Top Girls itself is not traditional, but is and was a groundbreaking piece which provides incisive snapshots of women beyond as well as within classical archetypes. A show which only represents female voices is not necessarily feminist by default, but feminism as it relates to the time as well as the past pops up regularly. Central themes such as success and sacrifice are embodied by Marlene, played effectively as a witty and ruthless vamp by Kathy-Ann Hart, who has achieved autonomy by choosing the advancement of her career over other areas of her life. Continue reading →
The theatre is handicapped accessible, for disability services Jim Wice @ 781-283-2434
Review by Craig Idlebrook
(Wellesley) If, like me, you have a history degree that you find yourself using as a doorstop or a paper weight, then you might like any play or movie that has cannons, bodices, and acts of Parliament. But it’s hard to judge whether a work of historical fiction is actually good, or if it’s just an excuse to geek out on people talking about legislation and wars of yesteryear. Continue reading →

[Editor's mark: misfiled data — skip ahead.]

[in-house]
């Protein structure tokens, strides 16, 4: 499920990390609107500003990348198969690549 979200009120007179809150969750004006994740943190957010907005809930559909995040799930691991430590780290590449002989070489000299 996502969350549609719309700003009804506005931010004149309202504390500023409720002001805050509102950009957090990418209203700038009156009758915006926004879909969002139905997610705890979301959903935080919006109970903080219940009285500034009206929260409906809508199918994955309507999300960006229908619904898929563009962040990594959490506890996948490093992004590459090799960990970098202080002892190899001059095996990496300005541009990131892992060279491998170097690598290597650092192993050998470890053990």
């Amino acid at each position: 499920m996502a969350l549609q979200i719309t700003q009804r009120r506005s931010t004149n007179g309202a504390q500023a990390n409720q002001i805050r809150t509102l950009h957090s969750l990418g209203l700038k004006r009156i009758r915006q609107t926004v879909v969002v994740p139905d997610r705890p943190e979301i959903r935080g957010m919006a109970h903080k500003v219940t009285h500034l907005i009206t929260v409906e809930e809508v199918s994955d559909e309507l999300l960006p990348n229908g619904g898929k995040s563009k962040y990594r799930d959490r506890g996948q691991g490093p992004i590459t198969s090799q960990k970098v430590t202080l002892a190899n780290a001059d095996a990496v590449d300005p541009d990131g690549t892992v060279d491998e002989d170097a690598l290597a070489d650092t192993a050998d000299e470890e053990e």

Saturday, February 22, 8pm, Somerville Theatre For Tickets and Information: 617-876-4275 or www.WorldMusic.orgBOSTON, MA — World Music/CRASHarts presents the Boston debut of Asaf Avidan on Saturday, February 22, 8pm at the Somerville Theatre, 55 Davis Square, Somerville. Tickets are $28, reserved seating. For tickets and information call World Music/CRASHarts at (617) 876-4275 or buy online at www.WorldMusic.org. Perhaps the most interesting voice in the Israeli music scene today, 32-year-old Asaf Avidan has become a huge sensation in Israel and Europe. Singing primarily in English, Avidan¹s powerful voice is unmatched. He has been called “a hoarse angel,” a “force of nature,” and “the love child of Dylan and Joplin.” Continue reading →